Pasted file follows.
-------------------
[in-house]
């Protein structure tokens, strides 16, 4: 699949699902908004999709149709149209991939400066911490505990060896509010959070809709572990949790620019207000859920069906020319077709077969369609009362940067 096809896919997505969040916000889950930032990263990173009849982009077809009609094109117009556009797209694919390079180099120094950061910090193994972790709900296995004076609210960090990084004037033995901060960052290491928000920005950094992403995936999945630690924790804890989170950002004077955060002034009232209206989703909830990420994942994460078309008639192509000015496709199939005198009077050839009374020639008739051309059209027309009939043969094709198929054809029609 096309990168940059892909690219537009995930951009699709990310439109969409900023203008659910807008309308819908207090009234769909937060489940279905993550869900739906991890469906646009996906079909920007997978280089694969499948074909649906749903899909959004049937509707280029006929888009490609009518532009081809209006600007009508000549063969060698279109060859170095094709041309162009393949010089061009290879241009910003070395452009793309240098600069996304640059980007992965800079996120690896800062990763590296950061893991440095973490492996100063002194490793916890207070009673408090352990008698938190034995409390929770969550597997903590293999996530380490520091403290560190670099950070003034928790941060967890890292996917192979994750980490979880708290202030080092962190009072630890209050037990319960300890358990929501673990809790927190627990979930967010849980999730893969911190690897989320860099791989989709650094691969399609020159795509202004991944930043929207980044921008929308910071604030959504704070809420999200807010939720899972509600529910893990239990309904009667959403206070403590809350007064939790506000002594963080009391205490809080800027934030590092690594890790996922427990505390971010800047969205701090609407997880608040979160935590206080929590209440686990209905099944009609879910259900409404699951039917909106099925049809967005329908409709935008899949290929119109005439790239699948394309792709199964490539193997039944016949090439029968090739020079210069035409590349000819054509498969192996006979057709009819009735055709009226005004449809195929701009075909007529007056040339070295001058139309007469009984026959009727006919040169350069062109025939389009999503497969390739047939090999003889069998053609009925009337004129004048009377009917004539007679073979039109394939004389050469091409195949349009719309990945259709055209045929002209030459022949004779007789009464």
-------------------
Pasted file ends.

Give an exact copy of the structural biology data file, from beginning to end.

[in-house]
């Protein structure tokens, strides 16, 4: 699949699902908004999709149709149209991939400066911490505990060896509010959070809709572990949790620019207000859920069906020319077709077969369609009362940067 096809896919997505969040916000889950930032990263990173009849982009077809009609094109117009556009797209694919390079180099120094950061910090193994972790709900296995004076609210960090990084004037033995901060960052290491928000920005950094992403995936999945630690924790804890989170950002004077955060002034009232209206989703909830990420994942994460078309008639192509000015496709199939005198009077050839009374020639008739051309059209027309009939043969094709198929054809029609 096309990168940059892909690219537009995930951009699709990310439109969409900023203008659910807008309308819908207090009234769909937060489940279905993550869900739906991890469906646009996906079909920007997978280089694969499948074909649906749903899909959004049937509707280029006929888009490609009518532009081809209006600007009508000549063969060698279109060859170095094709041309162009393949010089061009290879241009910003070395452009793309240098600069996304640059980007992965800079996120690896800062990763590296950061893991440095973490492996100063002194490793916890207070009673408090352990008698938190034995409390929770969550597997903590293999996530380490520091403290560190670099950070003034928790941060967890890292996917192979994750980490979880708290202030080092962190009072630890209050037990319960300890358990929501673990809790927190627990979930967010849980999730893969911190690897989320860099791989989709650094691969399609020159795509202004991944930043929207980044921008929308910071604030959504704070809420999200807010939720899972509600529910893990239990309904009667959403206070403590809350007064939790506000002594963080009391205490809080800027934030590092690594890790996922427990505390971010800047969205701090609407997880608040979160935590206080929590209440686990209905099944009609879910259900409404699951039917909106099925049809967005329908409709935008899949290929119109005439790239699948394309792709199964490539193997039944016949090439029968090739020079210069035409590349000819054509498969192996006979057709009819009735055709009226005004449809195929701009075909007529007056040339070295001058139309007469009984026959009727006919040169350069062109025939389009999503497969390739047939090999003889069998053609009925009337004129004048009377009917004539007679073979039109394939004389050469091409195949349009719309990945259709055209045929002209030459022949004779007789009464």